It would have been quite easy to build into the Garda system, an independent complaints procedure of a Garda authority which could have investigated allegations of brutality,


"I think the system was quite adequate as it was and is - there were investigatory mechanisms and I believe these worked quite effectively, as evidenced by the prosecutions of Gardaí from time to time, for various offences."


When in opposition, Fianna Fail called for an independent investigation of complaints, but since then has promoted the Gardaí who were implicated in these complaints.


"I don't know anything about that now. It is not part of my current brief, thank God."


For somebody so seemingly obsessive about the security of the State, it is rather odd that O 'Malley should have ended up in Fianna Fail. The party, after all, had its origins in the faction that refused to accept the democratic decision of the First Dáil on acceptance of the Treaty and that faction then fought a war against the newly constituted state. Then when Fianna Fail was formally founded, it first of all abstained from the Dáil and even when it joined, it did so with hesitation - for instance, Sean Lemass once referred to the party, as a "slightly constitutional" one.


"These historical events occurred long before I was born, let along joined Fianna Fail and I don't think they have any relevance today. There is too great a propensity to interpret historical happenings in the light of latter day circumstances rather than in the circumstances of the time and I think this question is guilty of this error."

"In any event, the important issue in Fianna Fail's history is that it was the party which founded the basis of the Irish state, in the sovereign authority of the Irish people. This was done in the 1937 constitution which abrogated the Free State constitution, which was founded not on the sovereign will of the Irish people, but on a Westminster Act of Parliament."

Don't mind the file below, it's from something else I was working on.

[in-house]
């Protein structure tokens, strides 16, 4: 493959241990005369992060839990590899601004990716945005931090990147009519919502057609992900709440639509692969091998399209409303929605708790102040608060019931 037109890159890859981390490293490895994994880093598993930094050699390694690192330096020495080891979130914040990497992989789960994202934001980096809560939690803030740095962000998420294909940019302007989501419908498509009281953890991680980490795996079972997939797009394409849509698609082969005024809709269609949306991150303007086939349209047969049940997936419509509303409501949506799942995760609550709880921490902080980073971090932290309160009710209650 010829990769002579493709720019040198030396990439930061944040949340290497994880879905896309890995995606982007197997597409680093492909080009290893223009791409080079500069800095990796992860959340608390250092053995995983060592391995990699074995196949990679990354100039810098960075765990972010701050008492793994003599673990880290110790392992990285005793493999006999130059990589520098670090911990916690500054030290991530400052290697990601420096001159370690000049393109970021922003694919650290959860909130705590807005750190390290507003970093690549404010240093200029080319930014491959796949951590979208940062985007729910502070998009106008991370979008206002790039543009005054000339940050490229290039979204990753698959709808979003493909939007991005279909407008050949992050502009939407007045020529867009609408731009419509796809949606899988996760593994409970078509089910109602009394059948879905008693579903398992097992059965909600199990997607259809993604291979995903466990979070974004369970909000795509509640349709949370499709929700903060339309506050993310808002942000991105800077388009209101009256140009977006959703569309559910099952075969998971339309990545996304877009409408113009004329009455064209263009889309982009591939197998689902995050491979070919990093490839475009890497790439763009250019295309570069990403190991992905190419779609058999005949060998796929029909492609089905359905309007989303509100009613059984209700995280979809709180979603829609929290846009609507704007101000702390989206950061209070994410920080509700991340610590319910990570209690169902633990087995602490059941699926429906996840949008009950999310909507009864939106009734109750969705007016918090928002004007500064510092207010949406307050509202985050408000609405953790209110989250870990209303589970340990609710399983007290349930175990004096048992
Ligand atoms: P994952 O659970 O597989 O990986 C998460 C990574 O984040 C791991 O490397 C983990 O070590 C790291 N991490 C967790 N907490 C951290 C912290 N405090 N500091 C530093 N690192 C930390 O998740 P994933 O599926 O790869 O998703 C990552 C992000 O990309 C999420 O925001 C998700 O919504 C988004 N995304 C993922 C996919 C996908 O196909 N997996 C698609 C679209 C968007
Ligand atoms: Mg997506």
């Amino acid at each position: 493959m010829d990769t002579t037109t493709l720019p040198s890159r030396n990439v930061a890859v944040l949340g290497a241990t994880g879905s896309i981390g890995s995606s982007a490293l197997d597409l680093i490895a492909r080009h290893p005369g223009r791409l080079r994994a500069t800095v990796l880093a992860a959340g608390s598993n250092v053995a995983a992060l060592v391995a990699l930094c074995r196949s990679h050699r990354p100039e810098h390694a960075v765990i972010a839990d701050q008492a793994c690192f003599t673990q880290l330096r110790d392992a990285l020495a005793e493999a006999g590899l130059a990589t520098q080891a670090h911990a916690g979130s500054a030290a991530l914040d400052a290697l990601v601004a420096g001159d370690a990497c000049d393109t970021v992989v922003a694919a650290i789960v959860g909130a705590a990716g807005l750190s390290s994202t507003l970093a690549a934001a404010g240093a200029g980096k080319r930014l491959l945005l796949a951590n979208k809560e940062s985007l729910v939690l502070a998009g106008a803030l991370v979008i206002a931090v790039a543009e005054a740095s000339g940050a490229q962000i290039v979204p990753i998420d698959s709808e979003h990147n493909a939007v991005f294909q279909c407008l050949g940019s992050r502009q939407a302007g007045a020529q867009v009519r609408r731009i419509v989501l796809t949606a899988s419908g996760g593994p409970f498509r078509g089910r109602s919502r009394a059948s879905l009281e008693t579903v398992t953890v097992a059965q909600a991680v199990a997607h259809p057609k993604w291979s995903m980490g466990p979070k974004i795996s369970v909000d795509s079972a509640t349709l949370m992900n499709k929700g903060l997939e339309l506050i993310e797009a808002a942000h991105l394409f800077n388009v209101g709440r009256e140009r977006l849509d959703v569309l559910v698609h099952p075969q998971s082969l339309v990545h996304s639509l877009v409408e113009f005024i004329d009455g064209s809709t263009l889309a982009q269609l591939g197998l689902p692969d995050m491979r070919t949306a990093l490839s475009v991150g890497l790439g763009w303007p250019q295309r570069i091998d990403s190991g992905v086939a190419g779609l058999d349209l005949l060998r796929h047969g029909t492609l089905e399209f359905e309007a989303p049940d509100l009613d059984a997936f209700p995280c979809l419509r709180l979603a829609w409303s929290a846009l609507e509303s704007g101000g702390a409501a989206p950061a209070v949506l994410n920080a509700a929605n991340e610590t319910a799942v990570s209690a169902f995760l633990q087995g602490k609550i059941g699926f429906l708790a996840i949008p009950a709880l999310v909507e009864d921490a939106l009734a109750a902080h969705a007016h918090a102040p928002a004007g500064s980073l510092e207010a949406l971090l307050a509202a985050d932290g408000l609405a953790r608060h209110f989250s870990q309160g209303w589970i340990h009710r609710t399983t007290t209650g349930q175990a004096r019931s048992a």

Des 0 'Malley has been said to be more in the pragmatic Lemass tradition of the party, rather than in the, ' de Valera republican mould. Is this so?


"I'm not sure that the two traditions are in any sense, exclusive to one another, but it is true that I now see the challenges facing us in terms of concrete economic realities, than in vague, theoretical generalities. We faced two years ago a huge challenge on job creation and I believe that in our two and a half years in office, we have made great strides on that front"

The effort has slowed down in recent months because of external factors, but 1979 will be the year in which we created more than twice the net number of industrial jobs than at any time in our history - the previous highest figure being last year. This kind of achievement has gone largely ignored, much to the detriment, not just of the reputation of this Government, but to the country's morale.


"We now face the daunting problem of creating the kind of industrial relations environment, which will provide internal conditions conducive to our job creation targets. It is unfortunately the case that irreparable harm is being done to the welfare of this society, by the pursuit of sectional narrow interests."


What is the Government going to do about it? Is 0

'Malley in favour of legislation to curb, for instance, unofficial strikes?


"I think that some legislation will be necessary, but I don't think that this on its own can solve the problem."


Wasn't the attainment of the kind of consensus on industrial relations which he says is necessary, damaged, by the inflated expectations which the Fianna Fail party's manifesto stimulated?


"I don't accept this. We had to give the economy a major boost in order to begin to cope with the job creation problem and we needed to boost morale in the economy as a whole. This we did effectively and I don't think that expectations were unrealistically heightened. Incidentally, I didn't say that we must create a consensus on the industrial relations front. I am distrustful generally of Governments trying to create consensus, except on the broadest plane related to the institutions of the state and the like. Of course consensus is always desirable where it can be attained, but its pursuit must never be a substitute for Government decisions and action. I think that perhaps we went too far in an attempt to arrive at a consensus on details on the taxation issue, for instance. I'm not dissenting from what was done at the time because I fully approve of it, but in retrospect, I think we were over-concerned with achieving consensus, which is especially difficult in an area such as taxation."